Marathon Memories

I’m busy up to my eyeballs, and yet I just spent 45 minutes teaching a colleague how to start her own blog so how can I not spend just a few minutes adding a little update to my own blog? There’s a ton (really) of stuff I could share, but I think the most significant item is the big weekend event: the Myrtle Beach Marathon and Half Marathon.

 As in years past, thousands of participants converged at the intersection of Robert Grissom Parkway and 21st Avenue in the predawn darkness to stretch, chat, drink water, and ponder what was ahead. As I looked around at some of my compatriots, I couldn’t help but wonder if they were thinking about their race strategies, their shin splints, last year’s time, or even the huge breakfast they planned to consume after the crossed the finish line.  

Shortly after listening to the National Anthem, the starting gun fired, and the front runners were off. Those like yours truly in the back of the pack didn’t move for several seconds, and then we began inching our way forward in fits and starts. Even though I was not prepared for it, I had to jog the first three miles or get left behind, but after that I switched back and forth between a fast walk and intermittent jogging. As in the past, the absolute best part was the several miles down Ocean Boulevard. Why? Because the sights and sounds are spectacular, and you’re still strong enough to enjoy them.

Nearly a week later, I’m still thankful for the young African American woman who sang aloud to the tunes on her Ipod; she pepped me up. I’m also grateful for the hundreds of volunteers and onlookers for their support and offers of refreshment. The cheering section outside of Starbucks was especially encouraging. And the cowbells…we liked them too. About the refreshment angle, nothing beats the taste of cold, clean refreshing water when you’re thirsty…nothing. (I also like the sound of the paper cup plunk when it hits the pavement). Special thanks go to the MB Police Department, the Red Cross, and the race organizers for jobs well done.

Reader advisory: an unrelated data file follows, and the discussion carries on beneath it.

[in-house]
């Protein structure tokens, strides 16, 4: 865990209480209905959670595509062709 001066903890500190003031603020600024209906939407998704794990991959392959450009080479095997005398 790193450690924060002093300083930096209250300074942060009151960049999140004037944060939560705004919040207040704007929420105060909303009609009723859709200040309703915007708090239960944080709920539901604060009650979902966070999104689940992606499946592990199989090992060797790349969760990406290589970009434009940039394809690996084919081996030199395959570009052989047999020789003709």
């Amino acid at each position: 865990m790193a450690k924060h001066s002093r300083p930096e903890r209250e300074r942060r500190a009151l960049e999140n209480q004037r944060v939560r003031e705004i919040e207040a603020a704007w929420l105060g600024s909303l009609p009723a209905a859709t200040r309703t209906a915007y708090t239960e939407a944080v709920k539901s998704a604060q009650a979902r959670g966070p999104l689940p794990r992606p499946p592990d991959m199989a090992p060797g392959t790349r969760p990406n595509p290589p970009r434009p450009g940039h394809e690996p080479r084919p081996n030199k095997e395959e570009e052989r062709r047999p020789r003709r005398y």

The only complaint I have about the entire weekend was the $5 that the manager at Captain D’s tried to charge my sister-in-law for parking in the parking lot at 8:00 in the morning. It’s not like too many patrons were going to be eating shrimp for breakfast, so we figured the motive had to be pure unadulterated greed. All she wanted to do was find a vantage point to spot her husband and support the other thousands of walkers, joggers, and runners. Shame on Captain D’s. 

Naturally, all was not perfect. I had my challenges along the way, especially with new shoes and old socks. After stopping and readjusting the socks several times, I finally took the left sock off and sort of jog/limped in. Oh, and I had a bad cold (still do) and had experienced a long night of insomnia. Still, I finished in a reasonable amount of time and was happy to do so. Anyone who feels like whining during an event such as this only has to be passed by a wheelchair racer one time to feel much better about her painful feet.